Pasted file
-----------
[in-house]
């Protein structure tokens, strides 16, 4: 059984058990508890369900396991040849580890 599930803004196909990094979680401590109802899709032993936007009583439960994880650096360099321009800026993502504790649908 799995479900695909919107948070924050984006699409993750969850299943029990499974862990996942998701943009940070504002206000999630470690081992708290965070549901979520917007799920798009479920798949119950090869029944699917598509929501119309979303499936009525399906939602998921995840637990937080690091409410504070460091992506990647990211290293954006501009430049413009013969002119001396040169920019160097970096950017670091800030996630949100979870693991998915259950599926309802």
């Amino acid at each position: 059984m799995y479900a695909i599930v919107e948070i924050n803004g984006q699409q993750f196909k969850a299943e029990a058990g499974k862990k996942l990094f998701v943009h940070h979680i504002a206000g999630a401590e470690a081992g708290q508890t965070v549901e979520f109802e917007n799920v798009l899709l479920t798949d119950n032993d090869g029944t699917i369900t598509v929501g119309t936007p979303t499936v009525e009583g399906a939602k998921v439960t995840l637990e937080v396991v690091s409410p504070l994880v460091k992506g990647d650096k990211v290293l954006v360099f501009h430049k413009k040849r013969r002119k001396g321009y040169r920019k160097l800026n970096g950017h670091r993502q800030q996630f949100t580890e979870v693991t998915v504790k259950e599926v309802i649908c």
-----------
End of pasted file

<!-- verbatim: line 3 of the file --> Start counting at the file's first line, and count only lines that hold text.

């Amino acid at each position: 059984m799995y479900a695909i599930v919107e948070i924050n803004g984006q699409q993750f196909k969850a299943e029990a058990g499974k862990k996942l990094f998701v943009h940070h979680i504002a206000g999630a401590e470690a081992g708290q508890t965070v549901e979520f109802e917007n799920v798009l899709l479920t798949d119950n032993d090869g029944t699917i369900t598509v929501g119309t936007p979303t499936v009525e009583g399906a939602k998921v439960t995840l637990e937080v396991v690091s409410p504070l994880v460091k992506g990647d650096k990211v290293l954006v360099f501009h430049k413009k040849r013969r002119k001396g321009y040169r920019k160097l800026n970096g950017h670091r993502q800030q996630f949100t580890e979870v693991t998915v504790k259950e599926v309802i649908c």